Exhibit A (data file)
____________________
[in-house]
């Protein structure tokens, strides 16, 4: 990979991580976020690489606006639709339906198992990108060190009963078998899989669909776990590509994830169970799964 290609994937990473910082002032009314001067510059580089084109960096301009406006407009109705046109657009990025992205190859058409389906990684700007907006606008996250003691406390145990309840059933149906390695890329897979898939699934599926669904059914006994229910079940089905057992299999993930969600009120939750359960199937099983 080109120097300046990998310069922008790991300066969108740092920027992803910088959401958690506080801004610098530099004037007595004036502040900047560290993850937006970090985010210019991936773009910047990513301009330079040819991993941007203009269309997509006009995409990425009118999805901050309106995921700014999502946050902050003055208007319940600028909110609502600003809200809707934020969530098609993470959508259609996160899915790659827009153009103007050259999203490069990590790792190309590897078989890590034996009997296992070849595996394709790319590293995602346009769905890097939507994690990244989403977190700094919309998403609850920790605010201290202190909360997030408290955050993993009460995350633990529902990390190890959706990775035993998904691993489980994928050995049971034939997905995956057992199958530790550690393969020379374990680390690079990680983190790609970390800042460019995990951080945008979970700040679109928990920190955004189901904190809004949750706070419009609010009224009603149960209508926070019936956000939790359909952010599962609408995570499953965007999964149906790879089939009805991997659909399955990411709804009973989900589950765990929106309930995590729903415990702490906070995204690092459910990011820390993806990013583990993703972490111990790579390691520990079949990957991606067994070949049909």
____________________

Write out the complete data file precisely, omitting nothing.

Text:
[in-house]
């Protein structure tokens, strides 16, 4: 990979991580976020690489606006639709339906198992990108060190009963078998899989669909776990590509994830169970799964 290609994937990473910082002032009314001067510059580089084109960096301009406006407009109705046109657009990025992205190859058409389906990684700007907006606008996250003691406390145990309840059933149906390695890329897979898939699934599926669904059914006994229910079940089905057992299999993930969600009120939750359960199937099983 080109120097300046990998310069922008790991300066969108740092920027992803910088959401958690506080801004610098530099004037007595004036502040900047560290993850937006970090985010210019991936773009910047990513301009330079040819991993941007203009269309997509006009995409990425009118999805901050309106995921700014999502946050902050003055208007319940600028909110609502600003809200809707934020969530098609993470959508259609996160899915790659827009153009103007050259999203490069990590790792190309590897078989890590034996009997296992070849595996394709790319590293995602346009769905890097939507994690990244989403977190700094919309998403609850920790605010201290202190909360997030408290955050993993009460995350633990529902990390190890959706990775035993998904691993489980994928050995049971034939997905995956057992199958530790550690393969020379374990680390690079990680983190790609970390800042460019995990951080945008979970700040679109928990920190955004189901904190809004949750706070419009609010009224009603149960209508926070019936956000939790359909952010599962609408995570499953965007999964149906790879089939009805991997659909399955990411709804009973989900589950765990929106309930995590729903415990702490906070995204690092459910990011820390993806990013583990993703972490111990790579390691520990079949990957991606067994070949049909």